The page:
How to get your backpack held for ransom in Athens

After 2 wonderful days in Athens, I was due to head to Milos for some r&r on a Greek island with white-painted buildings, donkeys and shady bougainvillea shaded cafes.

Not wanting to take my large backpack with me, I asked my airbnb host whether I could leave it a his house (after I had decanted everything of value from it into the smaller bag I would be taking with me) and pick it up when I returned to stay on the 28th.

He said that would be fine, he might not be home, but use the keys I already had, stay and leave 31 euro for the night in the bowl in the kitchen. He also said that it would probably be best to keep my locked backpack in the laundry so it was out of the way.

I left at 5am the next morning to catch the metro to the port, and then a 7am ferry to Milos.
2 days later whilst chatting to a local guy at a beach bar in Pollonia, my phone was in range of a free wifi connection, and downloaded several very very irate messages from the Athens guy (whom we shall call H, for head case).

H demanded to know why my backpack was “illegally” stored at his house, and why I had his house keys. It is also worth noting it had taken him 2 days to figure this out. He was also now charging me 10 euros a night for my backpack’s stay, to a total of 90 euros until Sunday.
I emailed back very confused and reminded him that we agreed I could leave it, and that I had his spare keys as he had said to keep them until I returned on the 28th for the night.
H would not even reply to my email, he just cut and pasted his original message again. In fact I received that original message 4 times as a response.

I then turned to my bar companion, who upon reading the emails said, “you have a problem I think”. Hmm, yes. I left him at the bar after arranging to have dinner the following night – we would meet on the beach where we had first chatted.

Upon returning to my room, the B&B owner lent me her phone to call H. Not so hilariously, he wouldn’t speak to me, and said his emails said all there was to say. I replied that if that were the case I wouldn’t need to ring him and that we had an agreement whereby I was returning on the 28th, so why had everything changed?
H still wouldn’t speak to me in full sentences but did mention he was now leaving Athens on Wednesday and so if I wanted to get my backpack on Sunday, it would cost me 90 euros.


All the relaxation I had gained in the last 2 days evaporated and I returned to my room to think my way through this little mess.
The next day I changed my plans and took the bus back to Adamas to arrange a ferry ticket back to Athens for Tuesday. I managed to also stand up my dinner date by not showing up (or even being in the same village) so I hope he put 2 and 2 together and realized I had to go suddenly to sort out my issue. Sorry Pantelis.


H then kept emailing outraged threats “if you do not give my keys back, I will sue you”. Which was funny at the time and then I got sad about it. H then demanded I pay 50 euro now for storage for the days to Wednesday and send him the receipt.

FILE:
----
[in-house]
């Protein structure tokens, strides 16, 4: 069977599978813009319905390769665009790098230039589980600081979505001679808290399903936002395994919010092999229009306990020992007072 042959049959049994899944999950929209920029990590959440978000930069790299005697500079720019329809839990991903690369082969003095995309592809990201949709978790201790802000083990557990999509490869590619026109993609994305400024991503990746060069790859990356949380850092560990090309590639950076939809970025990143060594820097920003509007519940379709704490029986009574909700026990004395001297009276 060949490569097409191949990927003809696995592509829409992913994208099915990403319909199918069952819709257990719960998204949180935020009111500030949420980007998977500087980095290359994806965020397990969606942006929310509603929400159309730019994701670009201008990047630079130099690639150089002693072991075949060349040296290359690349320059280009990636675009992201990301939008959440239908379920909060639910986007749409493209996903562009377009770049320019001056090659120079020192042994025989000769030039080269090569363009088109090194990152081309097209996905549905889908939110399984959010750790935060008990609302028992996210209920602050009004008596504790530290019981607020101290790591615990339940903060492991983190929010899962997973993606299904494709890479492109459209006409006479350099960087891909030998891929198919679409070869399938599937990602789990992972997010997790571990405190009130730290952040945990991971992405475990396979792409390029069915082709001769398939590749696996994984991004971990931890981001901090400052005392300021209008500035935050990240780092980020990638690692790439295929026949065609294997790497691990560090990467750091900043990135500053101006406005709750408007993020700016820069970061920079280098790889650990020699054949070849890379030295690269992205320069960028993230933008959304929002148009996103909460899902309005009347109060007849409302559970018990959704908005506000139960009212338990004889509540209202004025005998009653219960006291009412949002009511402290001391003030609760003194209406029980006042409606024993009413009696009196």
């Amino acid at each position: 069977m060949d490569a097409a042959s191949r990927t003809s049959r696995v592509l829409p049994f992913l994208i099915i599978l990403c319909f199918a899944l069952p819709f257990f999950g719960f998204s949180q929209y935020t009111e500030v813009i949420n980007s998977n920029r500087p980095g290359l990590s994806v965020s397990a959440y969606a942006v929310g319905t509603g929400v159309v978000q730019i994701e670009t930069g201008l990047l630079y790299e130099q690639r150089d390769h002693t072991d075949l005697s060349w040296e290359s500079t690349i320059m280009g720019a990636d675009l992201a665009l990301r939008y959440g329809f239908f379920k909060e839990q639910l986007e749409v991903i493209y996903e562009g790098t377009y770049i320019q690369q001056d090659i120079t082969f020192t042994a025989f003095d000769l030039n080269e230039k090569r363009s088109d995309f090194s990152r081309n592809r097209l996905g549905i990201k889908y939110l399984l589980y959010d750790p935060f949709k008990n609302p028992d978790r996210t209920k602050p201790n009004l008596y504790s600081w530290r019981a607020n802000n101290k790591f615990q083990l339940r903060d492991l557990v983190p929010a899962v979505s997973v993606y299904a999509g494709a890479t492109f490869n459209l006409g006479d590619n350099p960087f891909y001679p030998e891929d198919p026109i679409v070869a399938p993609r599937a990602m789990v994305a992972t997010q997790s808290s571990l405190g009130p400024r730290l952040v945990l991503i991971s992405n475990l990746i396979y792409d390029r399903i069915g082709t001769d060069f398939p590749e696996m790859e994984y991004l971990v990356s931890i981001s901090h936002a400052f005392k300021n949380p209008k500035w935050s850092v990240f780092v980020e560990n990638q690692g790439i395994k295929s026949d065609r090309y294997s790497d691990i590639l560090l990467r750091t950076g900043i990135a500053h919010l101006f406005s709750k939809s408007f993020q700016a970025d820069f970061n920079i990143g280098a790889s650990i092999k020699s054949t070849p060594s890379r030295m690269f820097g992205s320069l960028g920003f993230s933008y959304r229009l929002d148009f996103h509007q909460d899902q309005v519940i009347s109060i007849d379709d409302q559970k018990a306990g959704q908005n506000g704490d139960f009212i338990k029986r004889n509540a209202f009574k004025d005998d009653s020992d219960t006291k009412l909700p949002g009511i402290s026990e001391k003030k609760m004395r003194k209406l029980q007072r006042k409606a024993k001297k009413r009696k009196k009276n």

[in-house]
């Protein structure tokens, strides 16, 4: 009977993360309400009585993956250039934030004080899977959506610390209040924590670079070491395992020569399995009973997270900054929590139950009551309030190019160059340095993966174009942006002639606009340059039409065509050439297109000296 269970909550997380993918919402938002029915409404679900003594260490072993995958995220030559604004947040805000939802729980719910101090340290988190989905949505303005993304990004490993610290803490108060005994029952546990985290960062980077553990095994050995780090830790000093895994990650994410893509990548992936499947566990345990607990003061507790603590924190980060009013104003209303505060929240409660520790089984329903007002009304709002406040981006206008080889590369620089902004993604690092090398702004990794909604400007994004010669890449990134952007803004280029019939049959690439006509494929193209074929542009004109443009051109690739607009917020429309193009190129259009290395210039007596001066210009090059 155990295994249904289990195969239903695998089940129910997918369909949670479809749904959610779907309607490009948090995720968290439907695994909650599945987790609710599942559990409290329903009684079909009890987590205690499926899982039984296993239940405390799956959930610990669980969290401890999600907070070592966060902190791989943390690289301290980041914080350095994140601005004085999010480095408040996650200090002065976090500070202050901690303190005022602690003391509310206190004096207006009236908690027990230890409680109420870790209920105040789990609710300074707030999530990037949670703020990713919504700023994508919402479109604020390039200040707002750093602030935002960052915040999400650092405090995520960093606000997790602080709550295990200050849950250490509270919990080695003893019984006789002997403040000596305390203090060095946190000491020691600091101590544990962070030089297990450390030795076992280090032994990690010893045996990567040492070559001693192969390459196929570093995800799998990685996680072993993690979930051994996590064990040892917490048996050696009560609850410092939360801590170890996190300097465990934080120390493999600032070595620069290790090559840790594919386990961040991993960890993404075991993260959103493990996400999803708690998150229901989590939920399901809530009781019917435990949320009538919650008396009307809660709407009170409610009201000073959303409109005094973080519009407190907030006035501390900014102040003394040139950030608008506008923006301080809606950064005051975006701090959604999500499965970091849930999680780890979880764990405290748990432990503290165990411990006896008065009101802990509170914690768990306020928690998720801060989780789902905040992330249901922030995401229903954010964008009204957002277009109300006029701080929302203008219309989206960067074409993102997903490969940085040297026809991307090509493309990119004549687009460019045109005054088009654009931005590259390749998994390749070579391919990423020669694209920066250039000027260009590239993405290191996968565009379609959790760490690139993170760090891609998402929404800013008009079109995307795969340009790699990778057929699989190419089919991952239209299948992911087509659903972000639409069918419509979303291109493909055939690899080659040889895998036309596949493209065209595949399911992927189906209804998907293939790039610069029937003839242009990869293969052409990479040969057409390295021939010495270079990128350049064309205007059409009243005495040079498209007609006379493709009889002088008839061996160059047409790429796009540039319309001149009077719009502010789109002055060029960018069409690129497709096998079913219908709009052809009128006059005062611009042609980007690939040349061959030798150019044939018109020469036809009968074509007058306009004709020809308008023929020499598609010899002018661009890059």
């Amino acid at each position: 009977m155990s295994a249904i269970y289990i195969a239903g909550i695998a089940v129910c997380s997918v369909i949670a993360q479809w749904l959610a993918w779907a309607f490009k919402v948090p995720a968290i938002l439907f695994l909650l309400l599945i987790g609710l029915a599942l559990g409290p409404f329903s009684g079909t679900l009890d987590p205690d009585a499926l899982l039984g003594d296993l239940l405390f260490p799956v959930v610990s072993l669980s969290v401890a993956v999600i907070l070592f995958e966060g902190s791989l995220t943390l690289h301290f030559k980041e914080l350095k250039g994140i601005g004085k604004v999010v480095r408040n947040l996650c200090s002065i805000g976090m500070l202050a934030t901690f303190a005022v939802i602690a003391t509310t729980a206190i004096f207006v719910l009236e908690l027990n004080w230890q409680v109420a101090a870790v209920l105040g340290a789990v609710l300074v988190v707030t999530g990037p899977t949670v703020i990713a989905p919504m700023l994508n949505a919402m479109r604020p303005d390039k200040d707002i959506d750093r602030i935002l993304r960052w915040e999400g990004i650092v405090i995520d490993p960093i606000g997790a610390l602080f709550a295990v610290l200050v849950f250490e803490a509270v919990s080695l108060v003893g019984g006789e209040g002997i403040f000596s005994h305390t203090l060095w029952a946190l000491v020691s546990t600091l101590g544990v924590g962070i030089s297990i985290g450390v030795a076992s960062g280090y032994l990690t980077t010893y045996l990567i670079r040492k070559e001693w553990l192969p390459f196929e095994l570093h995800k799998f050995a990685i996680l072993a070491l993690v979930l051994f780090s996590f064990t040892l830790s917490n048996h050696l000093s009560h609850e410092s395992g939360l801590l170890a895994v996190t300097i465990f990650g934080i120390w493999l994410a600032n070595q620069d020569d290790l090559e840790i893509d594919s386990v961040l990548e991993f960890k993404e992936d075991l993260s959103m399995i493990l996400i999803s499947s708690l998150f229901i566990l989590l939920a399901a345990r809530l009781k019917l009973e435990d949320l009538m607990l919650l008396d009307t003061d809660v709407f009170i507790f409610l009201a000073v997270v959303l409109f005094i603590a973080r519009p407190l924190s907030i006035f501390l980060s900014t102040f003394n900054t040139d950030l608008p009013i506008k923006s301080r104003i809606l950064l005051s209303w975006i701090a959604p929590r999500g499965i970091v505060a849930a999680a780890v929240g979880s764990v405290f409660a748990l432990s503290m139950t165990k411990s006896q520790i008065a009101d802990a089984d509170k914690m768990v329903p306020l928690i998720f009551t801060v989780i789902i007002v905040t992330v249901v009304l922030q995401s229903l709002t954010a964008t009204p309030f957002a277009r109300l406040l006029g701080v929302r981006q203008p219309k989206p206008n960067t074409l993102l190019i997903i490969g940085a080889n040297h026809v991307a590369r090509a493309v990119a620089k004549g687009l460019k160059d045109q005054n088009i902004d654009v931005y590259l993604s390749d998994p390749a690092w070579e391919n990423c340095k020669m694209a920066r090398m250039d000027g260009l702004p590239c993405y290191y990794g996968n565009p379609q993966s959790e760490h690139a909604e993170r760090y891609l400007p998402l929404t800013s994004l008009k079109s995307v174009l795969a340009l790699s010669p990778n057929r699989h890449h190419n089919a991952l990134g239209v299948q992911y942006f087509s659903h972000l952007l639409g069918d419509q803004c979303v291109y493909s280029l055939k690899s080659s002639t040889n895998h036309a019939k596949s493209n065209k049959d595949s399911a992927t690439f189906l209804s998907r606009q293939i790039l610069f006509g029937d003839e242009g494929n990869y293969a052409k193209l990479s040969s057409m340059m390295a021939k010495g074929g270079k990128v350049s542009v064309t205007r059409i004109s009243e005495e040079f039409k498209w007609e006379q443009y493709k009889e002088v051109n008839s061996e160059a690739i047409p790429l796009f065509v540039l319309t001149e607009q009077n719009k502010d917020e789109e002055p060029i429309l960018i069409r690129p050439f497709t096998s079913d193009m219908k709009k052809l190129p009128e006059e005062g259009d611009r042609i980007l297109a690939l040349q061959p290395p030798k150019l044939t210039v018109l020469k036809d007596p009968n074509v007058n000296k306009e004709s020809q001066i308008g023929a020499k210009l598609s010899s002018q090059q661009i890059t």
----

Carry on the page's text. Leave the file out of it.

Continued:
Because this was now officially a Greek saga (I now totally understand that phrase), his bank was of course, in a different village to the one I was now in. Luckily I had already rented a scooter, and so I mosquito-ed off to pay my bag’s ransom and photograph the receipt for my own proof.

A date and time was set for the handover, Syntagma Square, central Athens, 6:30pm Wednesday night. An exchange of house keys for my backpack. H had mentioned he had got the police involved, which I thought was a fantastic idea, although I didn’t actually believe he had at all. I said I wanted a police officer to be there when we did the swap, at which point the tables turned. I shouldn’t worry about my backpack, it was safe blah blah blah.

True to form for this stressful little drama, the ferry was an hour late and I could not get a free wifi connection to advise H, who apparently was only waiting so long as his time “was very hectic”. I spent the entire cab ride to the square scanning for a connection and ignoring the taxi driver who had doubled the price of the ride.

After getting to the square, I leaped out of the taxi so quickly I grazed my knee on the vinyl of the backseat, thrust the correct money at the taxi driver and went to find H. I ended up having to call from the Nike store to ask where he was, and in now true fashion, I was told to come across the park to him as he wasn’t lifting my backpack again, it was too heavy.

Through the whole experience, I did truly think my backpack was fine, and that I would get it back. Everything of real value I had with me, so it was mainly clothes, sneakers and toiletries I had left. I had left it locked and I did get it back in the same condition I left it.

I am not sure whether this was a scam, something he did to get extra money or whether he just wanted to go away for the weekend and decided having house-guests was too much bother.

I guess the really annoying things were that I had to return to Athens earlier than I had planned, I had to deal with a nutcase, I went through 1/4 bottle of rescue remedy, I missed a dinner date, and that this experience has colored my first week in Greece somewhat. I will also hasten to add that every single other person I have met here has been helpful and kind. Sometimes you just run into w@nkers.

Still, I have my backpack back, I am safe, happy and healthy. I am now planning to head to Hydra for my last couple of days in Greece for relaxation 2.0.


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